Writer Dan: Origins

Writing has been a part of my life since 8th grade when my English teacher (Hi, Mrs. H!) told us that Eddie Veder was a poet/writer.

When she looked at me, probably during a regular scan of the class, you know, for effect, I felt like she landed on me in particular. It was as if she was telling me that I should start writing.

Immediately, I thought to myself, Wow, if cool af Eddie Veder does it then I can too!

I started my first notebook not long after. It was a pocket size, green cover, ring notebook. I hid the little thing above the ceiling tiles of my then basement bedroom (calm down, the basement had carpet and a window—I wasn’t JoJo the dog face boy whose family kept him locked up in the shame-dungeon).

At first it was a journal where I kept all of my 8th grade boy thoughts safe. Oooo I like this girl so much. Oh my god, what is happening to my body!? Stuff like that.

In my sophomore year of high school, I wrote my first poem. I had advanced English with a teacher whose student-donned nickname was “the Destroyer” and she was the only person I showed it to. She liked the poem, I think. At least, she was kind to me and enjoyed that I’d shared it with her. I liked her. She loved the word “cubby-hole.” That was also the year of 9/11, which is another story all together and one that lead to another kind of explorative, prose style writing.

From there, I haven’t stopped. I took a couple independent studies of poetry in the last years of high school and wrote a bunch more in black, blank page notebooks (because I was just a little emo).

At the beginning of college, I withdrew a bunch and was eventually booted for withdrawing so much. In the empty space I wrote a lot and read even more. Not much poetry, to be honest, but a lot of spiritual/religious things (currently on Agrippa and Dark Night of the Soul). I also randomly discovered a novel called something like “The Wind in the Forest,” which I have yet to find another copy of.

Eventually, I made my way back to school, got a degree in English, taught kindergartens the language in Germany and went to grad school to get an M.F.A. I got my master’s, with a focus in poetry, without withdrawing from more than one class (as best I can remember). And that was only because it meant driving two plus hours, both ways, to take the thing!  

I’m a couple years out of the program now and am writing and reading more than I ever have. I love it. I’ve written interesting things and really awful, no good things. I’ve read terrible books and fantastic books. And here I am, starting a blog about poetry and all of my experiences with it. My loves, my hates, my indeterminates.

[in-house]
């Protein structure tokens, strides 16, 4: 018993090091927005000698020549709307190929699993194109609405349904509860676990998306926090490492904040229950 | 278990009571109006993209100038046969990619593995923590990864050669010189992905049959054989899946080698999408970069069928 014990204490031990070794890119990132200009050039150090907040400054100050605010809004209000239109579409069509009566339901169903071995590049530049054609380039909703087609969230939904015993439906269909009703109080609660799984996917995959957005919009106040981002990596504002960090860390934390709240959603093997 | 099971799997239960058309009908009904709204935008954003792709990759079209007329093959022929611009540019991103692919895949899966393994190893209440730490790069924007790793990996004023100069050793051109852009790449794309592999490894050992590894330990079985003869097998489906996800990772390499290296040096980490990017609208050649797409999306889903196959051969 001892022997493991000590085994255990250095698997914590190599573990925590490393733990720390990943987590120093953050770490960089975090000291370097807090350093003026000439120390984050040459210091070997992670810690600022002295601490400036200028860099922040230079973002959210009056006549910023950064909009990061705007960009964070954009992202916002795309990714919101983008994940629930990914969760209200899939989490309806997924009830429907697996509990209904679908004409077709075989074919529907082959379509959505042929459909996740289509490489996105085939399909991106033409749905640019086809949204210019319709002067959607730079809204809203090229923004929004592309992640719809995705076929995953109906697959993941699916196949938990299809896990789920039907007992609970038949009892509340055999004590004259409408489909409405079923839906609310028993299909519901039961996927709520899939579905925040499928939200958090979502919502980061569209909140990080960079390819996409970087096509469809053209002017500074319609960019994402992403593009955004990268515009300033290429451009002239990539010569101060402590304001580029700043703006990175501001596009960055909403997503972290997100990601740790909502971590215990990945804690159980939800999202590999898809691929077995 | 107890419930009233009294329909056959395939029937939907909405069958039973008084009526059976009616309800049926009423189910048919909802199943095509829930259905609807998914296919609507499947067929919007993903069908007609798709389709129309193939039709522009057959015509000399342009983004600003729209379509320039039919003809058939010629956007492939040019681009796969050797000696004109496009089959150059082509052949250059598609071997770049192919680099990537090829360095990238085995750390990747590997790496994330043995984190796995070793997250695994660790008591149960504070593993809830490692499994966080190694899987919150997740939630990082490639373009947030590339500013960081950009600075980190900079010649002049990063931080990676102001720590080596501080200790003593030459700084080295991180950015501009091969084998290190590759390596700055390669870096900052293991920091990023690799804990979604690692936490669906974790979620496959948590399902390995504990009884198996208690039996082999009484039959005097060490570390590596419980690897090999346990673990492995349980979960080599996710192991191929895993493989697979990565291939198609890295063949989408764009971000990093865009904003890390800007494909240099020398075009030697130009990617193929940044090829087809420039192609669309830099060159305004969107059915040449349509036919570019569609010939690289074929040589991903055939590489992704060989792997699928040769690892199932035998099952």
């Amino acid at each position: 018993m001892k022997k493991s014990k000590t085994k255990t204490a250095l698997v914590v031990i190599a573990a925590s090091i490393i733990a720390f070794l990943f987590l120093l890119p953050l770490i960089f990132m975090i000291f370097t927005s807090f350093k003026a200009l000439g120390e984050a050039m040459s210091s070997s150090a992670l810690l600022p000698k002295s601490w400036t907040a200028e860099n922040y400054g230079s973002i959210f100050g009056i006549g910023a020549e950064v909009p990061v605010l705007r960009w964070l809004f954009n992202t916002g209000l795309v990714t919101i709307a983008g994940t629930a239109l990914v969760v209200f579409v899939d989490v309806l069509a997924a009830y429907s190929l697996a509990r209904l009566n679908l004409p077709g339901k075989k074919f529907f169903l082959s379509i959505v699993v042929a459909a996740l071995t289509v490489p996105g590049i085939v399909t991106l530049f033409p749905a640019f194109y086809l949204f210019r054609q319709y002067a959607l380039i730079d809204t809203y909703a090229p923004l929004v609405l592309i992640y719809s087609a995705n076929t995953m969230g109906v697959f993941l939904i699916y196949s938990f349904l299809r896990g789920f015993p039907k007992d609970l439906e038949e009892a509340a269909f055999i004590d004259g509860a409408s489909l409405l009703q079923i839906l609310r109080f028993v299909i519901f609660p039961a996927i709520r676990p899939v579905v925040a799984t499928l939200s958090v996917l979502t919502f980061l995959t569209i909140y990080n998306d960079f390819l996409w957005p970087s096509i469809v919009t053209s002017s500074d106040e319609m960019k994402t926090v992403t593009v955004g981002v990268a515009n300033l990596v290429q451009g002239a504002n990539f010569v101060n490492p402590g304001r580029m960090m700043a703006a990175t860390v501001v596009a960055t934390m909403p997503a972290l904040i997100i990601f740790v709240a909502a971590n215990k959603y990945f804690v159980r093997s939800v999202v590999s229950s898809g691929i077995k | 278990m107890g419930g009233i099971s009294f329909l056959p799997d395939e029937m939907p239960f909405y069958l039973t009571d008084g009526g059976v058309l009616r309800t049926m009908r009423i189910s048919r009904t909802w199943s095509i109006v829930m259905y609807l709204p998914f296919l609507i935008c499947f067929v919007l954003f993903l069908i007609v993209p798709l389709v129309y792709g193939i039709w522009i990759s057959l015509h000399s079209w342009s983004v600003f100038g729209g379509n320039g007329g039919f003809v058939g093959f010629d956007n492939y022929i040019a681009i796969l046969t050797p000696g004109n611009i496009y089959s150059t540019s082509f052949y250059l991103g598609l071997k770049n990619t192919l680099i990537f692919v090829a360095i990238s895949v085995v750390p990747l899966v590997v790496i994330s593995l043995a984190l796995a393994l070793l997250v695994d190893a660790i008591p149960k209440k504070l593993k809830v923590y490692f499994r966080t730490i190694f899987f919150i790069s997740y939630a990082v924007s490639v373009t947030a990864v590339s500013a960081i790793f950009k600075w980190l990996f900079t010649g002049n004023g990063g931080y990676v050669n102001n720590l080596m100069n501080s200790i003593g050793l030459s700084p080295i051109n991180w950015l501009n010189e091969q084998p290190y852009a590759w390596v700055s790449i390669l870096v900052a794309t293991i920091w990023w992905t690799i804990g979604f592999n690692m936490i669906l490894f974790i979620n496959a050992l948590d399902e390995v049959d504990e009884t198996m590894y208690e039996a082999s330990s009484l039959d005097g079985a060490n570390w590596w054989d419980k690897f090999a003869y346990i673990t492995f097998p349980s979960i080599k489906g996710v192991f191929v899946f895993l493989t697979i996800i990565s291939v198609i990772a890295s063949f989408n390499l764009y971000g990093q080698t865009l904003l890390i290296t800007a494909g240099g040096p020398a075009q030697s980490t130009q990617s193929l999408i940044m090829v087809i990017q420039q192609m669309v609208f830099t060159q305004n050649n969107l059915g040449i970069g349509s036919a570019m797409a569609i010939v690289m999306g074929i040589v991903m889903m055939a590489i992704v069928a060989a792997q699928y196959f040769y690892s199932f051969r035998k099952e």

I think I’m writing here and now because I want to get back to where I started with writing, back to that little green notebook where I kept all my little thoughts. Those tiny pages lead to the best times, writing and books in my life. I’d like to access that again.

Also, I just want to let loose.

Life gets raw, dirty, most times it’s just a mess, and I don’t want to share only my most lucid moments. I want to share it all. A veritable “look into the life of a poet.” After an master’s in creative writing, it’s just what I need.

The “serious” writing continues.

I’ve been working on a manuscript of poems, which is more like a book length poem with visual pieces punctuated throughout. Just the other day I wrote a sort of cover letter about it for the first time while watching over sleepy-eyed preschoolers during their naptime. This thing might finally be coming together, I thought to myself. Which probably means it’s nowhere near complete.

There are a few other things I’m working on—a chapbook of centos with shitty citations (meaning, it has exact citations for the two poems found at Jet Fuel Review), a full length of poems written in arcs, or partial circles, and a thing or two else that I’ve just started.

It feels like a patience game now, which I think only comes about when you’ve been writing long enough to realize that you don’t really ever want to stop. Kicking and screaming comes to mind when I think about calling it all off. Not the Will Ferrell movie, but the act of actually kicking and screaming.

The future could be bleak or bright, but the page is always there. Like Ralph Waldo Emerson said,

“The poet is never poorer for his song.”


Leave a Reply

Fill in your details below or click an icon to log in:

WordPress.com Logo

You are commenting using your WordPress.com account. Log Out /  Change )

Facebook photo

You are commenting using your Facebook account. Log Out /  Change )

Connecting to %s